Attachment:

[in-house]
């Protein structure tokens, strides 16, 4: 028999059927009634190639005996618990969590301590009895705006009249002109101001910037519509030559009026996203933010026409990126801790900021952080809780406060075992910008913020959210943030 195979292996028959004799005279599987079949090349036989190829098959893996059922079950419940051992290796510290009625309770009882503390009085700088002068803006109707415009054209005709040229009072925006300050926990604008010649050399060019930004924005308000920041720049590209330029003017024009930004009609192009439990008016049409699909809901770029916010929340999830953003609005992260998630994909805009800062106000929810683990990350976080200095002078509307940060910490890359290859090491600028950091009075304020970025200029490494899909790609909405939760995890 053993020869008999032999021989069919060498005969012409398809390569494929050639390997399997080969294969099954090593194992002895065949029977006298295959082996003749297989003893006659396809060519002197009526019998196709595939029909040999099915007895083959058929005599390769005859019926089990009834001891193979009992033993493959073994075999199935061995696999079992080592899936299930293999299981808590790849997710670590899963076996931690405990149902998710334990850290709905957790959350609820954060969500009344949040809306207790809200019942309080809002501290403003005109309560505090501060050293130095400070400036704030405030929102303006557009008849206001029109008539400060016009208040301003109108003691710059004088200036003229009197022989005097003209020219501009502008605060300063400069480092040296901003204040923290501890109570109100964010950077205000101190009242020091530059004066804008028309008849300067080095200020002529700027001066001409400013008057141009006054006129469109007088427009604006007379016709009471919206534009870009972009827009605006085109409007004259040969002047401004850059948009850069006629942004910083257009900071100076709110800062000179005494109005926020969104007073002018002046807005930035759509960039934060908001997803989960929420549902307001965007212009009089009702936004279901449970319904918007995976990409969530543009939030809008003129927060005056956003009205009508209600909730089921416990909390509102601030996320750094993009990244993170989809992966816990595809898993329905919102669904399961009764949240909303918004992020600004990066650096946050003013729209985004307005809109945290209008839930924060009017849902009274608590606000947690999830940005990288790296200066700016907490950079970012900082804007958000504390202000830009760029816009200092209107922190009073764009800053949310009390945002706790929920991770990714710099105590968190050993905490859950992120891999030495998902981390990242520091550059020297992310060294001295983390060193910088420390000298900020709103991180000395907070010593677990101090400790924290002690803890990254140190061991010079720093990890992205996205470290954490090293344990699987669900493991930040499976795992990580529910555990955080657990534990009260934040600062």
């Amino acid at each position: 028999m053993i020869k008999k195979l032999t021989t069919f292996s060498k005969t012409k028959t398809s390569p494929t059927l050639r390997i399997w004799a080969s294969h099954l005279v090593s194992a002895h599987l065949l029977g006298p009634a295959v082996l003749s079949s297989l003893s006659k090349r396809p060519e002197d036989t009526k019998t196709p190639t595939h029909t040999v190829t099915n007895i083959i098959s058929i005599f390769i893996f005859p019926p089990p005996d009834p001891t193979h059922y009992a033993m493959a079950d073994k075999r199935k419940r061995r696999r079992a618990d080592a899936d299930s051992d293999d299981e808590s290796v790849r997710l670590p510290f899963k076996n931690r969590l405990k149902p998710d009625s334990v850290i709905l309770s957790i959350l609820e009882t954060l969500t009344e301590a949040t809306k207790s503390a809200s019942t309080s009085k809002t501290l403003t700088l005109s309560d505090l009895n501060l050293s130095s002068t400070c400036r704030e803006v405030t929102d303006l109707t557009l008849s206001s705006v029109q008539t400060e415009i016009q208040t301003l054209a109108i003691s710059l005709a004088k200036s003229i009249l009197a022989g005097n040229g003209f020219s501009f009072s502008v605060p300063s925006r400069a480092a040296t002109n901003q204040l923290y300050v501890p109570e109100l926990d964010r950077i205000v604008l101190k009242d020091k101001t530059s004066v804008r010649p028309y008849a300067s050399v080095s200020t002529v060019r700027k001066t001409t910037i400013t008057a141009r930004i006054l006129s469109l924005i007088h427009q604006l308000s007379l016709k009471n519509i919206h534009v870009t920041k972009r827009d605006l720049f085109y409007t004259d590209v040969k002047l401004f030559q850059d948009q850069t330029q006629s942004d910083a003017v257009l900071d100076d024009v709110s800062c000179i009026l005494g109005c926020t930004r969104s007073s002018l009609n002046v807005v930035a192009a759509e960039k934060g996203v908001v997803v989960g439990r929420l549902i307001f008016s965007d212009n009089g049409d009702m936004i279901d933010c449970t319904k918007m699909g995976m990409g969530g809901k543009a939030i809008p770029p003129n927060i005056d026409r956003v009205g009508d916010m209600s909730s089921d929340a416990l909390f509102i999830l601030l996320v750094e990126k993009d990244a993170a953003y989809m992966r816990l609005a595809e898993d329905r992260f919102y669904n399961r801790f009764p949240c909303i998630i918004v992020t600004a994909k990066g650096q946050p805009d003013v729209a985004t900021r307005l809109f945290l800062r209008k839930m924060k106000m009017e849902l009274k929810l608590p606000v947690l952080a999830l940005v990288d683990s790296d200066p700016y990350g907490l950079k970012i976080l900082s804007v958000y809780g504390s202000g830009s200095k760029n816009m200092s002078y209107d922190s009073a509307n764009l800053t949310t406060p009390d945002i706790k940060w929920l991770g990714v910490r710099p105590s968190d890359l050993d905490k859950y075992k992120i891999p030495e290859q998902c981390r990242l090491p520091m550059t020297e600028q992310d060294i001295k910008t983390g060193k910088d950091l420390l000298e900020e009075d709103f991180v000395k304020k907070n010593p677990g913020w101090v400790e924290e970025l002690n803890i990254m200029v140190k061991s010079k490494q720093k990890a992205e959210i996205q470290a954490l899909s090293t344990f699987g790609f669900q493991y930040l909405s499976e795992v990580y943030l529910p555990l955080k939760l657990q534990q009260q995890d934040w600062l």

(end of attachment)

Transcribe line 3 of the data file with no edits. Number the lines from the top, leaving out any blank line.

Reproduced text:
């Amino acid at each position: 028999m053993i020869k008999k195979l032999t021989t069919f292996s060498k005969t012409k028959t398809s390569p494929t059927l050639r390997i399997w004799a080969s294969h099954l005279v090593s194992a002895h599987l065949l029977g006298p009634a295959v082996l003749s079949s297989l003893s006659k090349r396809p060519e002197d036989t009526k019998t196709p190639t595939h029909t040999v190829t099915n007895i083959i098959s058929i005599f390769i893996f005859p019926p089990p005996d009834p001891t193979h059922y009992a033993m493959a079950d073994k075999r199935k419940r061995r696999r079992a618990d080592a899936d299930s051992d293999d299981e808590s290796v790849r997710l670590p510290f899963k076996n931690r969590l405990k149902p998710d009625s334990v850290i709905l309770s957790i959350l609820e009882t954060l969500t009344e301590a949040t809306k207790s503390a809200s019942t309080s009085k809002t501290l403003t700088l005109s309560d505090l009895n501060l050293s130095s002068t400070c400036r704030e803006v405030t929102d303006l109707t557009l008849s206001s705006v029109q008539t400060e415009i016009q208040t301003l054209a109108i003691s710059l005709a004088k200036s003229i009249l009197a022989g005097n040229g003209f020219s501009f009072s502008v605060p300063s925006r400069a480092a040296t002109n901003q204040l923290y300050v501890p109570e109100l926990d964010r950077i205000v604008l101190k009242d020091k101001t530059s004066v804008r010649p028309y008849a300067s050399v080095s200020t002529v060019r700027k001066t001409t910037i400013t008057a141009r930004i006054l006129s469109l924005i007088h427009q604006l308000s007379l016709k009471n519509i919206h534009v870009t920041k972009r827009d605006l720049f085109y409007t004259d590209v040969k002047l401004f030559q850059d948009q850069t330029q006629s942004d910083a003017v257009l900071d100076d024009v709110s800062c000179i009026l005494g109005c926020t930004r969104s007073s002018l009609n002046v807005v930035a192009a759509e960039k934060g996203v908001v997803v989960g439990r929420l549902i307001f008016s965007d212009n009089g049409d009702m936004i279901d933010c449970t319904k918007m699909g995976m990409g969530g809901k543009a939030i809008p770029p003129n927060i005056d026409r956003v009205g009508d916010m209600s909730s089921d929340a416990l909390f509102i999830l601030l996320v750094e990126k993009d990244a993170a953003y989809m992966r816990l609005a595809e898993d329905r992260f919102y669904n399961r801790f009764p949240c909303i998630i918004v992020t600004a994909k990066g650096q946050p805009d003013v729209a985004t900021r307005l809109f945290l800062r209008k839930m924060k106000m009017e849902l009274k929810l608590p606000v947690l952080a999830l940005v990288d683990s790296d200066p700016y990350g907490l950079k970012i976080l900082s804007v958000y809780g504390s202000g830009s200095k760029n816009m200092s002078y209107d922190s009073a509307n764009l800053t949310t406060p009390d945002i706790k940060w929920l991770g990714v910490r710099p105590s968190d890359l050993d905490k859950y075992k992120i891999p030495e290859q998902c981390r990242l090491p520091m550059t020297e600028q992310d060294i001295k910008t983390g060193k910088d950091l420390l000298e900020e009075d709103f991180v000395k304020k907070n010593p677990g913020w101090v400790e924290e970025l002690n803890i990254m200029v140190k061991s010079k490494q720093k990890a992205e959210i996205q470290a954490l899909s090293t344990f699987g790609f669900q493991y930040l909405s499976e795992v990580y943030l529910p555990l955080k939760l657990q534990q009260q995890d934040w600062l």